Not one of us uttered a sound till the mate, after imbibing--by means of suction out of a saucer- his second cup of tea, exclaimed: "Where the devil is the man gone to?"
"Courting!" I shouted, with such a fiendish laugh that the old chap didn't venture to open his lips any more.
I started to the office perfectly calm. Calm with excessive rage. Evidently they knew all about it already, and they treated me to a show of conster nation. The manager, a soft-footed, immensely obese man, breathing short, got up to meet me, while all round the room the young clerks, bend ing over the papers on their desks, cast upward glances in my direction. The fat man, without waiting for my complaint, wheezing heavily and in a tone as if he himself were incredulous, con veyed to me the news that Falk--Captain Falk- had declined--had absolutely declined--to tow my ship--to have anything to do with my ship--this day or any other day. Never!
I did my best to preserve a cool appearance, but, all the same, I must have shown how much taken aback I was. We were talking in the middle of the room. Suddenly behind my back some ass blew his nose with great force, and at the same time an other quill-driver jumped up and went out on the landing hastily. It occurred to me I was cutting a foolish figure there. I demanded angrily to see the principal in his private room.
The skin of Mr. Siegers' head showed dead white between the iron grey streaks of hair lying plas tered cross-wise from ear to ear over the top of his skull in the manner of a bandage. His narrow sunken face was of an uniform and permanent ter ra-cotta colour, like a piece of pottery. He was sickly, thin, and short, with wrists like a boy of ten. But from that debile body there issued a bullying voice, tremendously loud, harsh and resonant, as if produced by some powerful mechanical contriv ance in the nature of a fog-horn. I do not know what he did with it in the private life of his home, but in the larger sphere of business it presented the advantage of overcoming arguments without the slightest mental effort, by the mere volume of sound. We had had several passages of arms. It took me all I knew to guard the interests of my owners--whom, nota bene, I had never seen--while Siegers (who had made their acquaintance some years before, during a business tour in Australia) pretended to the knowledge of their innermost minds, and, in the character of "our very good friends," threw them perpetually at my head.
He looked at me with a jaundiced eye (there was no love lost between us), and declared at once that it was strange, very strange. His pronunciation of English was so extravagant that I can't even attempt to reproduce it. For instance, he said "Fferie strantch." Combined with the bellowing intonation it made the language of one's childhood sound weirdly startling, and even if considered purely as a kind of unmeaning noise it filled you with astonishment at first. "They had," he con tinued, "been acquainted with Captain Falk for very many years, and never had any reason. . . ."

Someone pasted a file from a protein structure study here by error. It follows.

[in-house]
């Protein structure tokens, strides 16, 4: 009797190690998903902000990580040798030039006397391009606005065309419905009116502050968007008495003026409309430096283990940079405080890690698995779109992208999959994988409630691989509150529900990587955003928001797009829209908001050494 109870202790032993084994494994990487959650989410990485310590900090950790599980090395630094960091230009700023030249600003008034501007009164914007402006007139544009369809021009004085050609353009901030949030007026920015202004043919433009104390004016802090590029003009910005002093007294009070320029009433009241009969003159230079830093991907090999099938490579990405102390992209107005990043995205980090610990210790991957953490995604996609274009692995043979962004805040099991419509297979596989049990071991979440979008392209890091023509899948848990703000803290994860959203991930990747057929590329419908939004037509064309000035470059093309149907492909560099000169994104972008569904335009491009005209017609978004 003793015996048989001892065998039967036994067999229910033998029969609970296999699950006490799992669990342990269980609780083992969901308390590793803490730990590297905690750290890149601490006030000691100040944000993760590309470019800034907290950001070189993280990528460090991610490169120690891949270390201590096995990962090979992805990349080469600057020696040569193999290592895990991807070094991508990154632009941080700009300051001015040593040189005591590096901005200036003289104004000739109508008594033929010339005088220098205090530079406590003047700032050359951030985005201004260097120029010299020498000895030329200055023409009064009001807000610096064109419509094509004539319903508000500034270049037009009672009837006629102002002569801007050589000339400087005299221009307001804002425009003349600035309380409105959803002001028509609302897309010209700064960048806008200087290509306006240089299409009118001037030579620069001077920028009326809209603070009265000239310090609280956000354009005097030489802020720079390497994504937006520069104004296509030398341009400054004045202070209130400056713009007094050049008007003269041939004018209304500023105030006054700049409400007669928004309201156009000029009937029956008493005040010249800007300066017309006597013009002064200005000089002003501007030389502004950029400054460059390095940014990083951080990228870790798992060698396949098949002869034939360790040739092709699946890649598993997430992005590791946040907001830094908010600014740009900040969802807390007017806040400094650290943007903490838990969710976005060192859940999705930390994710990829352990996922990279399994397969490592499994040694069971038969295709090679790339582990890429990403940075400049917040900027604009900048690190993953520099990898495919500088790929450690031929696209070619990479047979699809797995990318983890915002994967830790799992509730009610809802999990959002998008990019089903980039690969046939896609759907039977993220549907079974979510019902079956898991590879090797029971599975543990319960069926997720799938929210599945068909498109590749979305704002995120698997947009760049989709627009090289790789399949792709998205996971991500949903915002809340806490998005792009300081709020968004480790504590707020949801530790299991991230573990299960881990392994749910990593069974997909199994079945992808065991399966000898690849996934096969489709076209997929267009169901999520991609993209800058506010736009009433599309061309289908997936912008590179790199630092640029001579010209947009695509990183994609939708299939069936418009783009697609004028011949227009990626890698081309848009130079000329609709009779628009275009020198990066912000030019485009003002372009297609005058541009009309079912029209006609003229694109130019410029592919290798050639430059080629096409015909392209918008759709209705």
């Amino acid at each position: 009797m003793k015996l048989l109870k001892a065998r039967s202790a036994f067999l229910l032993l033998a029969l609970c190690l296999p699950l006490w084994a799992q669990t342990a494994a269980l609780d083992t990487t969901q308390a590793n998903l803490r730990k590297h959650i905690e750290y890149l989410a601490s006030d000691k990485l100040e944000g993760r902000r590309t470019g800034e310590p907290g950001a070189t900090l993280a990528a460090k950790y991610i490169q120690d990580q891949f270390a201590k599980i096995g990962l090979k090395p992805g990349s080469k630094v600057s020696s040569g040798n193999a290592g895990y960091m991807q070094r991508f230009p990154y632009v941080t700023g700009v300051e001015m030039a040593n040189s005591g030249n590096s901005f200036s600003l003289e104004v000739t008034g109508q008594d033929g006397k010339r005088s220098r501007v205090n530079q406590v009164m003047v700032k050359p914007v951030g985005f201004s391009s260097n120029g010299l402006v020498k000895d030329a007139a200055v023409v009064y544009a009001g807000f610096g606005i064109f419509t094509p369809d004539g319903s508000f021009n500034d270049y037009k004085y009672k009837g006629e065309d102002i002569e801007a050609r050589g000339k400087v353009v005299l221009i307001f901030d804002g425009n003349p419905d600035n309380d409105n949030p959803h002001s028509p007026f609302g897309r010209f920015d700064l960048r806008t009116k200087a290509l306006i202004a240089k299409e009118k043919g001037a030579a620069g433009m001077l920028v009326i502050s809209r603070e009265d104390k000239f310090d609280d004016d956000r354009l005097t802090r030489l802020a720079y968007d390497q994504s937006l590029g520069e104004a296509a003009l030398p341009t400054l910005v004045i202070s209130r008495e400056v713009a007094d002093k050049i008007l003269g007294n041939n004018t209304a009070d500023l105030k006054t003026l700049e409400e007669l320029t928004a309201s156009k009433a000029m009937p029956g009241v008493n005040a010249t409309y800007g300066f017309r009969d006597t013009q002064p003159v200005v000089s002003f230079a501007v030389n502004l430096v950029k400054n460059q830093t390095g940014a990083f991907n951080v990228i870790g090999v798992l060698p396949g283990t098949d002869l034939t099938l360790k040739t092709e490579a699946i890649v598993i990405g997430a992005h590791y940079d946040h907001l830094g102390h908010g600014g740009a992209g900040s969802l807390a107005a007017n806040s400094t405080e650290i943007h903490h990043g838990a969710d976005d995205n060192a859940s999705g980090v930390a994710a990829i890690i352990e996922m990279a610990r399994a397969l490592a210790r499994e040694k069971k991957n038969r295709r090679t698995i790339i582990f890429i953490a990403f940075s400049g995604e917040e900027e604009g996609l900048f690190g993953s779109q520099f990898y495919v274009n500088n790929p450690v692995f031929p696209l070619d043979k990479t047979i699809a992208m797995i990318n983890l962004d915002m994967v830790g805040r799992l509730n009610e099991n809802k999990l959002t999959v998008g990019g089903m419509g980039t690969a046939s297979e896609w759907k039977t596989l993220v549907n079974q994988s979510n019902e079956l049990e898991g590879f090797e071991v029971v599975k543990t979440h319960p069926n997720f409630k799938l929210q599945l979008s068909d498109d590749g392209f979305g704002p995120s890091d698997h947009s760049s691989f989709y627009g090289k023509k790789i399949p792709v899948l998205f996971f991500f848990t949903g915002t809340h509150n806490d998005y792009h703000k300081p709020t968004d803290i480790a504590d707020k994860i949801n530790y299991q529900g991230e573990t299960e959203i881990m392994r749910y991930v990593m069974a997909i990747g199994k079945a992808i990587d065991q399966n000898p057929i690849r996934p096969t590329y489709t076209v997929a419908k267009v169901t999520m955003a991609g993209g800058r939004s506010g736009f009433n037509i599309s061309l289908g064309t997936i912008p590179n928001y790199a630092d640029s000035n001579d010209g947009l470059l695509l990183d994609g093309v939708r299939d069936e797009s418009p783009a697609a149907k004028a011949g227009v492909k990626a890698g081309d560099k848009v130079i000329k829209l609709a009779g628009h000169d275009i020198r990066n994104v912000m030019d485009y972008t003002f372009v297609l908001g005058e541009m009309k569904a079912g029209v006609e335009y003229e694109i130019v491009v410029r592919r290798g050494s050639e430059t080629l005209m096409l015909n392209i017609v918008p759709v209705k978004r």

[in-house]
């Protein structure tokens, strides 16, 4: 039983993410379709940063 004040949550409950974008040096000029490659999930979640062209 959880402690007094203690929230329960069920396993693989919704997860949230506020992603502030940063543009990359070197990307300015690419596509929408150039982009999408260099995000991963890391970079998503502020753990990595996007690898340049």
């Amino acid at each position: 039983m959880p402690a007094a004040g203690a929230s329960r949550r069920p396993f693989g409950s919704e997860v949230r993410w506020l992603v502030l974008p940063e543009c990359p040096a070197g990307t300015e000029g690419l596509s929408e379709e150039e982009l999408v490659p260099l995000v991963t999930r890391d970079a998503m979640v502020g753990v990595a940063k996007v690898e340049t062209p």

"That's why I come to you, of course," I inter rupted. "I've the right to know the meaning of this infernal nonsense." In the half light of the room, which was greenish, because of the tree-tops screening the window, I saw him writhe his meagre shoulders. It came into my head, as disconnected ideas will come at all sorts of times into one's head, that this, most likely, was the very room where, if the tale were true, Falk had been lectured by Mr. Siegers, the father. Mr. Siegers' (the son's) over whelming voice, in brassy blasts, as though he had been trying to articulate his words through a trom bone, was expressing his great regret at a conduct characterised by a very marked want of discre tion. . . As I lived I was being lectured too! His deafening gibberish was difficult to follow, but it was MY conduct--mine!--that . . . Damn! I wasn't going to stand this.
"What on earth are you driving at?" I asked in a passion. I put my hat on my head (he never offered a seat to anybody), and as he seemed for the moment struck dumb by my irreverence, I turned my back on him and marched out. His vo cal arrangements blared after me a few threats of coming down on the ship for the demurrage of the lighters, and all the other expenses consequent upon the delays arising from my frivolity.
Once outside in the sunshine my head swam. It was no longer a question of mere delay. I per ceived myself involved in hopeless and humiliating absurdities that were leading me to something very like a disaster. "Let us be calm," I muttered to myself, and ran into the shade of a leprous wall. From that short side-street I could see the broad main thoroughfare ruinous and gay, running away, away between stretches of decaying mason ry, bamboo fences, ranges of arcades of brick and plaster, hovels of lath and mud, lofty temple gates of carved timber, huts of rotten mats--an im mensely wide thoroughfare, loosely packed as far as the eye could reach with a barefooted and brown multitude paddling ankle deep in the dust. For a moment I felt myself about to go out of my mind with worry and desperation.